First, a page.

Draft Proposal: Retroactive Compensation For YAM Contributors

This is a draft proposal to get community feedback, concerns, questions, ideas… before it is submitted to the YAM Snapshot page. This is also related to the proposal for Compensation for the Core Team & Contributors (future work).

Summary

We propose to compensate protocol and ecosystem contributors for their time and effort over the past two months.

Abstract

Utilizing funds from the treasury and a verified list of addresses, Yam protocol would compensate contributors for their work to this point.

Motivation

Protocol contributors have dedicated significant time and energy to the YAM protocol with no compensation up to this point. In order to encourage future contributors, the Yam community must signal that contributions will be compensated.

Specifications

In this vote, the YAM community decides how much yUSD (from the YAM treasury) will be used to compensate the people who helped bring YAM to existence – the contributors who made this experiment a reality. Based on discussions with the YAM Launch Team, there would be 20+ people that would be compensated from this proposal.

Beyond compensation for the launch team (Brock, Trent, Will, Clinton, Dan), these funds will also be used to compensate other contributors, moderators and ecosystem builders in the YAM community. Examples include individuals who helped build wikis, audited code, wrote explainer docs, participated in multi-sig migration rescue, and other online resources like Treasury dot vision. It’ll be at the sole discretion of the YAM Launch Team to decide how these funds are specifically allocated.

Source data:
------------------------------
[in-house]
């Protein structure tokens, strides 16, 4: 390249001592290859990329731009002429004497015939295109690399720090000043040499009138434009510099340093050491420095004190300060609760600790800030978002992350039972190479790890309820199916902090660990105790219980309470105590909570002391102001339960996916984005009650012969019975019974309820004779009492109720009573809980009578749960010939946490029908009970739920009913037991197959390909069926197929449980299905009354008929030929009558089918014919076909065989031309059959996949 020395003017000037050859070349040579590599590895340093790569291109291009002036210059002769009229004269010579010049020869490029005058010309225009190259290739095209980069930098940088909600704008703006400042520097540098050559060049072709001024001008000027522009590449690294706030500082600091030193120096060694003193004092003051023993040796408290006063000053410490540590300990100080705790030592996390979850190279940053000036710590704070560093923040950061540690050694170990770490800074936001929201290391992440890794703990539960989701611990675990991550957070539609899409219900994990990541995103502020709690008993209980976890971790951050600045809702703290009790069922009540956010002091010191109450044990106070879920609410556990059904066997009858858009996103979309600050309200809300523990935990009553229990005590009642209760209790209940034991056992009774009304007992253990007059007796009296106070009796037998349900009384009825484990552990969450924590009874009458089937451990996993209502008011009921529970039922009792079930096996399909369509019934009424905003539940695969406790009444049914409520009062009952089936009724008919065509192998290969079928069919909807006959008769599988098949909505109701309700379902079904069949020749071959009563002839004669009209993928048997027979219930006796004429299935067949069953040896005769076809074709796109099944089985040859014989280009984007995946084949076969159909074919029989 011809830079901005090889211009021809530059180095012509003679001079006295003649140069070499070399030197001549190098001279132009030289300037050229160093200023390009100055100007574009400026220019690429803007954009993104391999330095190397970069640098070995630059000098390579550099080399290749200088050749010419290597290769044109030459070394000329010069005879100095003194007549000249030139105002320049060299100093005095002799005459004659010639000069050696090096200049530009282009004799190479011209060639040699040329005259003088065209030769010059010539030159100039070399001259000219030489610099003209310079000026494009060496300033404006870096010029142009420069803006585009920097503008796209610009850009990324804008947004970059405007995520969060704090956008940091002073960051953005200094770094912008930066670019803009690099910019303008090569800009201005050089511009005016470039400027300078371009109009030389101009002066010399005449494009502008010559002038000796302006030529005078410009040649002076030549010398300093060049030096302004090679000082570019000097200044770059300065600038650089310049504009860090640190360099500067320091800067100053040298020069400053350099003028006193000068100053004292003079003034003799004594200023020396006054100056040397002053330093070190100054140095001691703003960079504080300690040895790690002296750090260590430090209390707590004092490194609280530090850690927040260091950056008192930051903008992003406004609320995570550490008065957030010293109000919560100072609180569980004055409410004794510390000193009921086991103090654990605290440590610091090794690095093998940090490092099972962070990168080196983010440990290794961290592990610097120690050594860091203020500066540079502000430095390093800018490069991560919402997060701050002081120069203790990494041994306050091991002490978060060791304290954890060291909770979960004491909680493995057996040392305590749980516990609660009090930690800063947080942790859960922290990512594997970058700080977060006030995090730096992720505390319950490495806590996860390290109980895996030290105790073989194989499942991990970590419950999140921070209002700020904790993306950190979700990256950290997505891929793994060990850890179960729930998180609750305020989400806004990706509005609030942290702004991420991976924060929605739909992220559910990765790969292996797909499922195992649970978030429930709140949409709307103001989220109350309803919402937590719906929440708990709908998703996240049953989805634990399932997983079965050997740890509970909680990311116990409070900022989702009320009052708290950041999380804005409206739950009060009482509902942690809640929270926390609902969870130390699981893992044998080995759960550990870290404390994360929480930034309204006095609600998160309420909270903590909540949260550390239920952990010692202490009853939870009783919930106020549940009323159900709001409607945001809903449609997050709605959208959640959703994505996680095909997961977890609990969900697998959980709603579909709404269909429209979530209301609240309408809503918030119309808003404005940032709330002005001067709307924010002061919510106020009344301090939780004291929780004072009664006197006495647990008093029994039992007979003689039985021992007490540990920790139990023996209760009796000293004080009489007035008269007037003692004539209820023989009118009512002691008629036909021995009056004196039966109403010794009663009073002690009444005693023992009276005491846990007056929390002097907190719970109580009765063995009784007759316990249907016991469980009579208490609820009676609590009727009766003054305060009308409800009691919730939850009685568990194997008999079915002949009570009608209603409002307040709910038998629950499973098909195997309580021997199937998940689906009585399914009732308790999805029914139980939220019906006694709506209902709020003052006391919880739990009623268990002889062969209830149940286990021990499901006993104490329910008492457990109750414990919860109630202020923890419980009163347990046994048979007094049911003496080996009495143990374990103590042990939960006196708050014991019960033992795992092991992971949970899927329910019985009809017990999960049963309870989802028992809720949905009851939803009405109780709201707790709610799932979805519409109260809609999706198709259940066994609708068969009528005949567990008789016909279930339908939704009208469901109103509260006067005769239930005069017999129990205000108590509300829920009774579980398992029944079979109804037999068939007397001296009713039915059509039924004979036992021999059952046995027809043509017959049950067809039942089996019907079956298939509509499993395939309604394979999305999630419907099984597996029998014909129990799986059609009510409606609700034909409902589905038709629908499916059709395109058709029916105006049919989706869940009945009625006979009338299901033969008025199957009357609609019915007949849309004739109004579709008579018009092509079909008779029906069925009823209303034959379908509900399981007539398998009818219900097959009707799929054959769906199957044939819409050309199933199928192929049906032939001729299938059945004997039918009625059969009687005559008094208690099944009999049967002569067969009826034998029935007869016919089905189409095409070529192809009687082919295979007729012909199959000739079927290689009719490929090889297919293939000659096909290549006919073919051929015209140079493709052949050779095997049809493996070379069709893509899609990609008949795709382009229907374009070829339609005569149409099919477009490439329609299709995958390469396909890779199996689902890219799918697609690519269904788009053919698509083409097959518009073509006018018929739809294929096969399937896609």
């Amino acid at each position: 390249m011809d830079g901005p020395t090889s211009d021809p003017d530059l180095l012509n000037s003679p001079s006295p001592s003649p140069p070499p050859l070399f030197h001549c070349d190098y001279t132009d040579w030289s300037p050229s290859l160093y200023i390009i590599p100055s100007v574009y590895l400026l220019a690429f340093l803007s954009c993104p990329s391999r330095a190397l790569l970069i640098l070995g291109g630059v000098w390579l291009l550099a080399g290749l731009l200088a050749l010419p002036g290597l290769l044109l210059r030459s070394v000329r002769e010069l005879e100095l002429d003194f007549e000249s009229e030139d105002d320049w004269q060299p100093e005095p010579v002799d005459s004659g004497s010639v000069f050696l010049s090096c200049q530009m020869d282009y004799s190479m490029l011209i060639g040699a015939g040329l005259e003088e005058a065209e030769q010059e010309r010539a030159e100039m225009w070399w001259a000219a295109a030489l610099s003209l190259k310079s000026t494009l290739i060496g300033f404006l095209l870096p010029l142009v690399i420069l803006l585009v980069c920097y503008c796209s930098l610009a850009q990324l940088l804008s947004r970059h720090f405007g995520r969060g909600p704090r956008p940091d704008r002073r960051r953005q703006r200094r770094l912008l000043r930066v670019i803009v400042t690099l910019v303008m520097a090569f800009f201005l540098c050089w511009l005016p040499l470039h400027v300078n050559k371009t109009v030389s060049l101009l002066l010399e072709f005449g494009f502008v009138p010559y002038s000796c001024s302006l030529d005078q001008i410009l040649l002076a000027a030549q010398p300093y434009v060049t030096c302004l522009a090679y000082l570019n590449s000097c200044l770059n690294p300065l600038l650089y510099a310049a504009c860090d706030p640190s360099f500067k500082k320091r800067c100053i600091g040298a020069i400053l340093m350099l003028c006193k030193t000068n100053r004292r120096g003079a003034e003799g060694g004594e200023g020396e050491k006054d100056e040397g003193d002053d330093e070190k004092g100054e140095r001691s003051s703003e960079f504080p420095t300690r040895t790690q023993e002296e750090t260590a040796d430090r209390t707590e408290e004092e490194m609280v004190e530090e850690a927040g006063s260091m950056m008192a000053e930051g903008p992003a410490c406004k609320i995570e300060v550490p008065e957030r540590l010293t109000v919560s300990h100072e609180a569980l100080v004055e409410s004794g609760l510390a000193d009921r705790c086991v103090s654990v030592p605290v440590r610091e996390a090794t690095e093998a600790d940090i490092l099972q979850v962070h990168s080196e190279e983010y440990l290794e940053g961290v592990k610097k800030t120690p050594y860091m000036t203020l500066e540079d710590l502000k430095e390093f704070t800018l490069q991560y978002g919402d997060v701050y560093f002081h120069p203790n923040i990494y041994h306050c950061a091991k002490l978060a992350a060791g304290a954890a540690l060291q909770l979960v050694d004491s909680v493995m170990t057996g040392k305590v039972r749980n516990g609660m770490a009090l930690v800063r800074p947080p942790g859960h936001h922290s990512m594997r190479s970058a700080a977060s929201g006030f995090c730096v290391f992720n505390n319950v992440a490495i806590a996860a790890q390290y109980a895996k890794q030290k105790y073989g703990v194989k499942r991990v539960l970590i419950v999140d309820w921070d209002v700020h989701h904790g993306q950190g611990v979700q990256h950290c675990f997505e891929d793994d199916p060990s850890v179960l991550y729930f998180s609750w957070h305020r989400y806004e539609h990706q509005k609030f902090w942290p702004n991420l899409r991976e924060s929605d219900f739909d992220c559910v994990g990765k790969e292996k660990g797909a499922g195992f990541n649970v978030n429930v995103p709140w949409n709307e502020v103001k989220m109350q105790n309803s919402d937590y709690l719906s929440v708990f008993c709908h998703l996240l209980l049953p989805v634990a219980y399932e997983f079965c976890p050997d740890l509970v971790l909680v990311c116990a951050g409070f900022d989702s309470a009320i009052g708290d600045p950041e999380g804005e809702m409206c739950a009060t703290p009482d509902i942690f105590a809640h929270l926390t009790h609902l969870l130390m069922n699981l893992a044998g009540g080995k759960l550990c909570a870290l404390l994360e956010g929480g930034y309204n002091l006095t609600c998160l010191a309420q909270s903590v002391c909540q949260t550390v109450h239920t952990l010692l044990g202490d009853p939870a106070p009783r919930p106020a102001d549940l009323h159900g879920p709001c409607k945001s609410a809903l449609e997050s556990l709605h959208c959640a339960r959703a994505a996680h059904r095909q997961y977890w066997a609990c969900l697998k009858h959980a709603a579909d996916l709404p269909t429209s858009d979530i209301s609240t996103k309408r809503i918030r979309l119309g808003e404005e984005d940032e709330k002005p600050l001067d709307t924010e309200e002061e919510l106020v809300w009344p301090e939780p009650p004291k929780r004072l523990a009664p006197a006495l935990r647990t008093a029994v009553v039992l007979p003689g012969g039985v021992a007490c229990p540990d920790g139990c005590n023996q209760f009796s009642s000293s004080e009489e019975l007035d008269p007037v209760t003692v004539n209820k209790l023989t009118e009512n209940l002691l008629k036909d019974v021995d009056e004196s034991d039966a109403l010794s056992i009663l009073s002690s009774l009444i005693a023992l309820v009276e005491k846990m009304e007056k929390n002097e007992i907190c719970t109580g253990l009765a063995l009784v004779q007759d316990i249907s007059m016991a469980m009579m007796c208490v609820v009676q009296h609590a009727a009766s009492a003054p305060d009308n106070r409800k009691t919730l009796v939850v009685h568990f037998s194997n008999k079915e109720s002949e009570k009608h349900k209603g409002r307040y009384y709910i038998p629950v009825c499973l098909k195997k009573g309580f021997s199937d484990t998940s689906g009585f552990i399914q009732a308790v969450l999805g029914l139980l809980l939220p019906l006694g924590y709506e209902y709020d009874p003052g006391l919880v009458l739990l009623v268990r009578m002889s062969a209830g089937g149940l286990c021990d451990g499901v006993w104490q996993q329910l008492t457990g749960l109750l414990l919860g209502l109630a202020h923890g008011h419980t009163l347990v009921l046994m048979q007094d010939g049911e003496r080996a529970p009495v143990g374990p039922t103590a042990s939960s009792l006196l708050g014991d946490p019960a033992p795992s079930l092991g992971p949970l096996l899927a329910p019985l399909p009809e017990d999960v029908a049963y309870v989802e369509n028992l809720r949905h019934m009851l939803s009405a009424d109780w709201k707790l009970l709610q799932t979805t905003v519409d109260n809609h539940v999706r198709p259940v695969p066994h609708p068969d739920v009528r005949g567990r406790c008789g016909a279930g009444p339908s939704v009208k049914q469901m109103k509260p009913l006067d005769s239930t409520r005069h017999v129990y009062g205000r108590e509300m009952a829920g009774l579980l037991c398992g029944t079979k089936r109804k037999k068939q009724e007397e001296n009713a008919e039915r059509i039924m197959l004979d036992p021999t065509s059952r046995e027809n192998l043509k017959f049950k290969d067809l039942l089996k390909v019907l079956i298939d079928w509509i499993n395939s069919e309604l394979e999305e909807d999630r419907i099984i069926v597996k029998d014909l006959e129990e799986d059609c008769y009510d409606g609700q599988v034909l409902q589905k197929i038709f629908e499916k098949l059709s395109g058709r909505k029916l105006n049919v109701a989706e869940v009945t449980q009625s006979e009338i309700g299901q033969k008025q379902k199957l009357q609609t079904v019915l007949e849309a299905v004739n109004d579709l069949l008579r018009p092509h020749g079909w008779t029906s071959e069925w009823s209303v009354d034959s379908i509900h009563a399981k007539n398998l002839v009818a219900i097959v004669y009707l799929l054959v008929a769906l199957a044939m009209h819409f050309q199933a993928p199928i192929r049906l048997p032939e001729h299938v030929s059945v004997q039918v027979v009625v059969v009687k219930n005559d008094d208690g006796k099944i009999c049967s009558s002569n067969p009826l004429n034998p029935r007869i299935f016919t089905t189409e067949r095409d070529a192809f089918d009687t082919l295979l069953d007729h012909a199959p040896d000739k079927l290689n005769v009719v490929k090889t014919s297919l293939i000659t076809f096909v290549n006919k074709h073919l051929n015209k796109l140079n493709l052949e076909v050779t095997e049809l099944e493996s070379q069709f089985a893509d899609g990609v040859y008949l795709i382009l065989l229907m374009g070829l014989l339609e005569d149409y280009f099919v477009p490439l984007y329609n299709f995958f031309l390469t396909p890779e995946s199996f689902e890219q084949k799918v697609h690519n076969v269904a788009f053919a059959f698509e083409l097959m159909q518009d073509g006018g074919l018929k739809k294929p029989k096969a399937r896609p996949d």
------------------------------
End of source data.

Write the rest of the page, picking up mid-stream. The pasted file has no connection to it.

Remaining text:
With some input from other contributors and the launch team, here’s a rough breakdown of where the funds would go:

  • Mods/Community Work: 20% (split among ~20 people)
  • Ecosystem (tools, multi-sigs, dev work, comms materials): 10%
  • Launch team: 70%

Note: The launch team has agreed to recuse themselves from this vote.

Poll

How much yUSD compensation should be given to the past contributors who helped make YAM a reality? This would be the aggregate/total amount split among the contributors. We’ll use a weighted average so that everyone’s voice is heard.

Options
These would be the options that would appear on the Snapshot page.

  • 50k yUSD
  • 75k yUSD
  • 100k yUSD
  • 125k yUSD
  • 150k yUSD
  • 175k yUSD
  • 200k yUSD
7 Likes

Those yUSD options represent the totality of the amount given out rather than the amount per contributor right?

Correct. That would be the aggregate amount split among the 15-ish people, decided by the Launch Team. I will slightly edit Poll question to clarify.